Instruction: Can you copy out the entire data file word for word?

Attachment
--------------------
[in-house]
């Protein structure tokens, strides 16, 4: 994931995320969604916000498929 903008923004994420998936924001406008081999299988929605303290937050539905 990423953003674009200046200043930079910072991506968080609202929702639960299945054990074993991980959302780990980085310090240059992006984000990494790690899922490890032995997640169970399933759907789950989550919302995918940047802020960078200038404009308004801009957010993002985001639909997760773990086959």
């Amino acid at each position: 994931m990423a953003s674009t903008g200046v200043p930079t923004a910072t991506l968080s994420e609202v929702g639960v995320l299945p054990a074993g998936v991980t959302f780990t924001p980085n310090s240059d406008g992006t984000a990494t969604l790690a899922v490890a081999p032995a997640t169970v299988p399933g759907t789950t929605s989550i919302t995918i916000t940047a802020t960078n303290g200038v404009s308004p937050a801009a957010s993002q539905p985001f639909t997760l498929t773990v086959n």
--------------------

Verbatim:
[in-house]
């Protein structure tokens, strides 16, 4: 994931995320969604916000498929 903008923004994420998936924001406008081999299988929605303290937050539905 990423953003674009200046200043930079910072991506968080609202929702639960299945054990074993991980959302780990980085310090240059992006984000990494790690899922490890032995997640169970399933759907789950989550919302995918940047802020960078200038404009308004801009957010993002985001639909997760773990086959």
């Amino acid at each position: 994931m990423a953003s674009t903008g200046v200043p930079t923004a910072t991506l968080s994420e609202v929702g639960v995320l299945p054990a074993g998936v991980t959302f780990t924001p980085n310090s240059d406008g992006t984000a990494t969604l790690a899922v490890a081999p032995a997640t169970v299988p399933g759907t789950t929605s989550i919302t995918i916000t940047a802020t960078n303290g200038v404009s308004p937050a801009a957010s993002q539905p985001f639909t997760l498929t773990v086959n």